Berkowitz goes on to tell the tale of U.S. Navy Ensign George Gay, whose plane, along with every other underpowered, under-gunned plane in his squadron, went down while engaging Japanese zeroes during the Battle of Midway in WWII. Berkowitz makes the point that although untrained and ill-equipped, Gay and the rest of his squadron kept the Japanese Zeroes busy while American Bombers destroyed three of four Japanese carriers, the deciding point in that battle that turned the war in the Pacific in favor of the Allied forces. Ensign Gay, the only one of his squadron of 30 who survived the battle, stated:
Certified MadnessWord Count: 757
One of the more interesting sections of the war funding bill Congress will soon send President Bush is its provision for "readiness." The bill prohibits spending funds "to deploy any unit of the Armed Forces to Iraq unless the chief of the military department concerned has certified in writing . . . that the unit is fully mission capable."John Murtha (D., Pa.), chairman of the House subcommittee on defense appropriations, is mainly responsible for the clause. Mr. Murtha is a Marine Vietnam combat veteran and he's concerned that U.S. forces don't have all the resources they need to complete their missions.
"We had old planes and we were new," the pilot recalled. "We had a dual job of not only training a squadron of boot Ensigns," he said, "we also had to fight the war at the same time."Berkowitz, a research fellow at the Hoover Institute, summarizes:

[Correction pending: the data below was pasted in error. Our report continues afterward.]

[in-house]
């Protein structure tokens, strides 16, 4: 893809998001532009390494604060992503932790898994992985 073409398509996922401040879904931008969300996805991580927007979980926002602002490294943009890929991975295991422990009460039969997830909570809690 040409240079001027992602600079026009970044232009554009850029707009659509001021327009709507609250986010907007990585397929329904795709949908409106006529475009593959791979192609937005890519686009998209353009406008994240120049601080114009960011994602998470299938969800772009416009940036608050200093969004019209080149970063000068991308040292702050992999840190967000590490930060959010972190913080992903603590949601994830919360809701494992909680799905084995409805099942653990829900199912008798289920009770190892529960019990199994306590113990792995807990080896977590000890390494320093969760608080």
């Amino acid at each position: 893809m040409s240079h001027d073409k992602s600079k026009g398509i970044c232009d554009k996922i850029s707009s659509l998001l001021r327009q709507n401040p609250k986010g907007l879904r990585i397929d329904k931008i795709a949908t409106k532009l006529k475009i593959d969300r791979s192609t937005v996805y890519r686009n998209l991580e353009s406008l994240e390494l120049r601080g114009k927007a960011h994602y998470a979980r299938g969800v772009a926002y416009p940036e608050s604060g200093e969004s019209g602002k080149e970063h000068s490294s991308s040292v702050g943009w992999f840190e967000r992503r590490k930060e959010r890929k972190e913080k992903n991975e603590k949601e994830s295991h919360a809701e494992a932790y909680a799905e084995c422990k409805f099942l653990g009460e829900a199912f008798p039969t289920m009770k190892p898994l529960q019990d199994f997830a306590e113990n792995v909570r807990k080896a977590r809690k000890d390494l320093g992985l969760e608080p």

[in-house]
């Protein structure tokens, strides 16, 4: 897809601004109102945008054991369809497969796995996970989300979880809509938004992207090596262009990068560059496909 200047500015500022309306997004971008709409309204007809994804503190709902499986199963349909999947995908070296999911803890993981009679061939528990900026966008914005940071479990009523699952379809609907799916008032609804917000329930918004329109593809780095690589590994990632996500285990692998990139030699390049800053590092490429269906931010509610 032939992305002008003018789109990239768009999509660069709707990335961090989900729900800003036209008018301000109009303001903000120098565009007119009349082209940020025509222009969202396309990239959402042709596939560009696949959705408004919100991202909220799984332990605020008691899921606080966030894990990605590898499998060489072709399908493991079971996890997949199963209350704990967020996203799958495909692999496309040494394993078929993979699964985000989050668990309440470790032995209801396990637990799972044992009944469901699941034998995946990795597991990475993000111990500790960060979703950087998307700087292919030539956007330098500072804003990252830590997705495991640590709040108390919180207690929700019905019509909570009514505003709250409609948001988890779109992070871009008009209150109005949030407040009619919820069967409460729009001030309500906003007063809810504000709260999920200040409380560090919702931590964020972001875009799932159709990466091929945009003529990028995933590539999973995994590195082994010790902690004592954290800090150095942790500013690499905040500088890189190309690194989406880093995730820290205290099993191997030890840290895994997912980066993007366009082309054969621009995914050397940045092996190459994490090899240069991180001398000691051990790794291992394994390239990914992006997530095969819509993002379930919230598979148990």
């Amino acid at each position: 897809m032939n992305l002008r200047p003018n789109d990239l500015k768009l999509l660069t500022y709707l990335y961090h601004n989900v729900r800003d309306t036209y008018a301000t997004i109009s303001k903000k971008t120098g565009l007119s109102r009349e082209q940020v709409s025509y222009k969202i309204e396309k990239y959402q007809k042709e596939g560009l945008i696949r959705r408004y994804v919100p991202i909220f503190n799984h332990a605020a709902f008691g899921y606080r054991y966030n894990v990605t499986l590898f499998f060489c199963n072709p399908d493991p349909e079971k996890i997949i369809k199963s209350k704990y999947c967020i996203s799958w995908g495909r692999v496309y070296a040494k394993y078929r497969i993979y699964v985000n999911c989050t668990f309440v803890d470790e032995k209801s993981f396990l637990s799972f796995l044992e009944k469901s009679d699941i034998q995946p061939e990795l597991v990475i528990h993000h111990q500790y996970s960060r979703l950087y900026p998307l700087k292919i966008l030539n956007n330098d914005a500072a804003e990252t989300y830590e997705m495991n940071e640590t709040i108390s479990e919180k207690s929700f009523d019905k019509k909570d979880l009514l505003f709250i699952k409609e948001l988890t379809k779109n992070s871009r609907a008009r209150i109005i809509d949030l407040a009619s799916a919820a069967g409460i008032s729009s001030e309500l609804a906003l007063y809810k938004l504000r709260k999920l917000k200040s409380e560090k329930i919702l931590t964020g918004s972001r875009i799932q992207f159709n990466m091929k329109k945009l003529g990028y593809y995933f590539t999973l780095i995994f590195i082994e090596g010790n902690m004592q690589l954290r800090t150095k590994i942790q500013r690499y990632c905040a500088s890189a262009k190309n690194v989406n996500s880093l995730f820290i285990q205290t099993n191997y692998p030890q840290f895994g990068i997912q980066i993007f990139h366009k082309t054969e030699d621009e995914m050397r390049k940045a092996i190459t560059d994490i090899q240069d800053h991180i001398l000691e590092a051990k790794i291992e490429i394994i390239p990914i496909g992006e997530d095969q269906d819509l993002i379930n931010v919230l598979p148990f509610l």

In fact, training and fighting became one and the same. Ensign Gay's squadron leader told him and the others to follow him to the target, and then they figured out a way to get through the flack when they got there.
Ensign Gay and the other pilots knew they were ill-equipped and under-trained. But they flew the mission anyway because they also knew that something larger was at stake -- like losing the war if they waited until someone was willing to "certify in writing" that they met official readiness standards.
Mr. Murtha has good intentions, but he's got it exactly wrong. If U.S. forces lack the equipment or training they need, it's his job, as the chairman of the one subcommittee specifically responsible for originating defense appropriations, to make sure they get it.While I of course agree with Mr. Berkowitz' assertions, Mr. Berkowitz would do well to not be so hasty in assigning Murtha with "good intentions."
As has been evident throughout his far-too-long lasting career in the House of Representatives, Jack Murtha has never been about anything that didn't benefit his own prestige or his pocketbook.
To assign him "good intentions" in anything but service to himself is a gross error in character judgment.